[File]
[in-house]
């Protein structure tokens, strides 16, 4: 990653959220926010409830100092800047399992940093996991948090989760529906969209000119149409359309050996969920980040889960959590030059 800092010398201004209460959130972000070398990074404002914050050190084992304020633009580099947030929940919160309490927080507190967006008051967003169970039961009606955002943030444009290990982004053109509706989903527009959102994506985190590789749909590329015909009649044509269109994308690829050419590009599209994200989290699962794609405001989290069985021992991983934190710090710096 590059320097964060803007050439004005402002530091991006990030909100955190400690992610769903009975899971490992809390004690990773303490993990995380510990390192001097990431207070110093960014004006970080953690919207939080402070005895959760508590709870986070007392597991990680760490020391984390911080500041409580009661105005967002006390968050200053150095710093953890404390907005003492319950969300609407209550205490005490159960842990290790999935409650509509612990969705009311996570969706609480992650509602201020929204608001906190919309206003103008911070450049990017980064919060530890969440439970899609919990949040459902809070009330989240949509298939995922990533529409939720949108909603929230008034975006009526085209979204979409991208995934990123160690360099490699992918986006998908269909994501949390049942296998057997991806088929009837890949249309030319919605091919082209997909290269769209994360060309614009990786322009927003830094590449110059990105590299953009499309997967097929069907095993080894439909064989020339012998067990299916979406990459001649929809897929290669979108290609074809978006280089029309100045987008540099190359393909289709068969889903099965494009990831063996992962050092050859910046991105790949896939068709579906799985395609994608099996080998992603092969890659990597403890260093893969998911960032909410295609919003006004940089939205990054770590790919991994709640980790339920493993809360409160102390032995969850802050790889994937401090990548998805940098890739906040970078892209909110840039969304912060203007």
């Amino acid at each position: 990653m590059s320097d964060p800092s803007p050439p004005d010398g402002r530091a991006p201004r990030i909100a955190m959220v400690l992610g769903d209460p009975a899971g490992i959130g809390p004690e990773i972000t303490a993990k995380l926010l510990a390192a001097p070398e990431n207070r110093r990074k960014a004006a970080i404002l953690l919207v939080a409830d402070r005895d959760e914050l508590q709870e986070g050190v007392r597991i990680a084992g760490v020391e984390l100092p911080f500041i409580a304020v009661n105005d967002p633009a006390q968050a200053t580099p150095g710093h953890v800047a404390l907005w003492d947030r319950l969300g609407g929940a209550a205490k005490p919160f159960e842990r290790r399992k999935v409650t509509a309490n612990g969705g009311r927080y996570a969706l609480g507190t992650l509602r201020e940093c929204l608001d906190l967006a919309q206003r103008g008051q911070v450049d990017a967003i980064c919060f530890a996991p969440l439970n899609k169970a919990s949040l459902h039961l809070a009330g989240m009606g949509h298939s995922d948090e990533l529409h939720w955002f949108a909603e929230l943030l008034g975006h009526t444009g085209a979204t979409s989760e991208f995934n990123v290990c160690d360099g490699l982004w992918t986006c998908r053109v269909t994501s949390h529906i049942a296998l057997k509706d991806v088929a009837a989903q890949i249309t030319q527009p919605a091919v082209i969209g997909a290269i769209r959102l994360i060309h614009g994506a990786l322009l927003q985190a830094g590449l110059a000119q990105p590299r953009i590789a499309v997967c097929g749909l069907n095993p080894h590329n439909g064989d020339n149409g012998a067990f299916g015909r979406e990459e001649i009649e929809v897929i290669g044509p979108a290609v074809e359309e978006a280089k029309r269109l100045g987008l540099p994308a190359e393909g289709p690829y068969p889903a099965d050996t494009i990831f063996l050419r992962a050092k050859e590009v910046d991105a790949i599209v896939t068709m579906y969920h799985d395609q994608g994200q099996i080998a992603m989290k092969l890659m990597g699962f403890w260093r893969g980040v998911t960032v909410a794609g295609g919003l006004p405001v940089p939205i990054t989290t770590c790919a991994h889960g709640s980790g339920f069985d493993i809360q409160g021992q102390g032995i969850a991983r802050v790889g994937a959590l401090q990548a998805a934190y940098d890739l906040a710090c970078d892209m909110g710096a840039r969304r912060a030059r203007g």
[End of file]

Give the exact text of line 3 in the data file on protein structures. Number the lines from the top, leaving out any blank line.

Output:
């Amino acid at each position: 990653m590059s320097d964060p800092s803007p050439p004005d010398g402002r530091a991006p201004r990030i909100a955190m959220v400690l992610g769903d209460p009975a899971g490992i959130g809390p004690e990773i972000t303490a993990k995380l926010l510990a390192a001097p070398e990431n207070r110093r990074k960014a004006a970080i404002l953690l919207v939080a409830d402070r005895d959760e914050l508590q709870e986070g050190v007392r597991i990680a084992g760490v020391e984390l100092p911080f500041i409580a304020v009661n105005d967002p633009a006390q968050a200053t580099p150095g710093h953890v800047a404390l907005w003492d947030r319950l969300g609407g929940a209550a205490k005490p919160f159960e842990r290790r399992k999935v409650t509509a309490n612990g969705g009311r927080y996570a969706l609480g507190t992650l509602r201020e940093c929204l608001d906190l967006a919309q206003r103008g008051q911070v450049d990017a967003i980064c919060f530890a996991p969440l439970n899609k169970a919990s949040l459902h039961l809070a009330g989240m009606g949509h298939s995922d948090e990533l529409h939720w955002f949108a909603e929230l943030l008034g975006h009526t444009g085209a979204t979409s989760e991208f995934n990123v290990c160690d360099g490699l982004w992918t986006c998908r053109v269909t994501s949390h529906i049942a296998l057997k509706d991806v088929a009837a989903q890949i249309t030319q527009p919605a091919v082209i969209g997909a290269i769209r959102l994360i060309h614009g994506a990786l322009l927003q985190a830094g590449l110059a000119q990105p590299r953009i590789a499309v997967c097929g749909l069907n095993p080894h590329n439909g064989d020339n149409g012998a067990f299916g015909r979406e990459e001649i009649e929809v897929i290669g044509p979108a290609v074809e359309e978006a280089k029309r269109l100045g987008l540099p994308a190359e393909g289709p690829y068969p889903a099965d050996t494009i990831f063996l050419r992962a050092k050859e590009v910046d991105a790949i599209v896939t068709m579906y969920h799985d395609q994608g994200q099996i080998a992603m989290k092969l890659m990597g699962f403890w260093r893969g980040v998911t960032v909410a794609g295609g919003l006004p405001v940089p939205i990054t989290t770590c790919a991994h889960g709640s980790g339920f069985d493993i809360q409160g021992q102390g032995i969850a991983r802050v790889g994937a959590l401090q990548a998805a934190y940098d890739l906040a710090c970078d892209m909110g710096a840039r969304r912060a030059r203007g």